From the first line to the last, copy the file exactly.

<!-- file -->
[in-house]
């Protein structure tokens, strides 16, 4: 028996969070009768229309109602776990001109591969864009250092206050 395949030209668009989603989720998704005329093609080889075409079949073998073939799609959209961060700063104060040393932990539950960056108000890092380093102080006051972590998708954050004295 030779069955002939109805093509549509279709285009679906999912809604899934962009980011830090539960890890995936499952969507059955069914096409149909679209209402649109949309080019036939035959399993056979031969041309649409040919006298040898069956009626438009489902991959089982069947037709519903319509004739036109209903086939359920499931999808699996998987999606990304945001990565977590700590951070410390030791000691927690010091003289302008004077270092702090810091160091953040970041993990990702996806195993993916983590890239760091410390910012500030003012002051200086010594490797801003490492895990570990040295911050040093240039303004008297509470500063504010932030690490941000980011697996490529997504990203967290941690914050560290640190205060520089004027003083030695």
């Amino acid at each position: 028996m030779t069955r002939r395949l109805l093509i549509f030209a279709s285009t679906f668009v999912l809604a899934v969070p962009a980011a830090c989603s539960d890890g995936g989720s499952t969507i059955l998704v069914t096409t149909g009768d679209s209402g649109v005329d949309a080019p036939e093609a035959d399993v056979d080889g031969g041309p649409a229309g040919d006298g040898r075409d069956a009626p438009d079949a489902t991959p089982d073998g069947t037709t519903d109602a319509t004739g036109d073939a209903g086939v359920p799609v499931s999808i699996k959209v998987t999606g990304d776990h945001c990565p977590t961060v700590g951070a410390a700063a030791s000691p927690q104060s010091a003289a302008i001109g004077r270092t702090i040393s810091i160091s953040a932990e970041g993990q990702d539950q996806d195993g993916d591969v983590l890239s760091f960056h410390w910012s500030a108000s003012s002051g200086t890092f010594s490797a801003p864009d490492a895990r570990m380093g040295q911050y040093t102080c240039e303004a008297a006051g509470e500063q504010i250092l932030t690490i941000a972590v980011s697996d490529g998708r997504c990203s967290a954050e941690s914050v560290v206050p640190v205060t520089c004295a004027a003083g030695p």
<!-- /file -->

[in-house]
């Protein structure tokens, strides 16, 4: 028996969070009768229309109602776990001109591969864009250092206050 395949030209668009989603989720998704005329093609080889075409079949073998073939799609959209961060700063104060040393932990539950960056108000890092380093102080006051972590998708954050004295 030779069955002939109805093509549509279709285009679906999912809604899934962009980011830090539960890890995936499952969507059955069914096409149909679209209402649109949309080019036939035959399993056979031969041309649409040919006298040898069956009626438009489902991959089982069947037709519903319509004739036109209903086939359920499931999808699996998987999606990304945001990565977590700590951070410390030791000691927690010091003289302008004077270092702090810091160091953040970041993990990702996806195993993916983590890239760091410390910012500030003012002051200086010594490797801003490492895990570990040295911050040093240039303004008297509470500063504010932030690490941000980011697996490529997504990203967290941690914050560290640190205060520089004027003083030695």
């Amino acid at each position: 028996m030779t069955r002939r395949l109805l093509i549509f030209a279709s285009t679906f668009v999912l809604a899934v969070p962009a980011a830090c989603s539960d890890g995936g989720s499952t969507i059955l998704v069914t096409t149909g009768d679209s209402g649109v005329d949309a080019p036939e093609a035959d399993v056979d080889g031969g041309p649409a229309g040919d006298g040898r075409d069956a009626p438009d079949a489902t991959p089982d073998g069947t037709t519903d109602a319509t004739g036109d073939a209903g086939v359920p799609v499931s999808i699996k959209v998987t999606g990304d776990h945001c990565p977590t961060v700590g951070a410390a700063a030791s000691p927690q104060s010091a003289a302008i001109g004077r270092t702090i040393s810091i160091s953040a932990e970041g993990q990702d539950q996806d195993g993916d591969v983590l890239s760091f960056h410390w910012s500030a108000s003012s002051g200086t890092f010594s490797a801003p864009d490492a895990r570990m380093g040295q911050y040093t102080c240039e303004a008297a006051g509470e500063q504010i250092l932030t690490i941000a972590v980011s697996d490529g998708r997504c990203s967290a954050e941690s914050v560290v206050p640190v205060t520089c004295a004027a003083g030695p």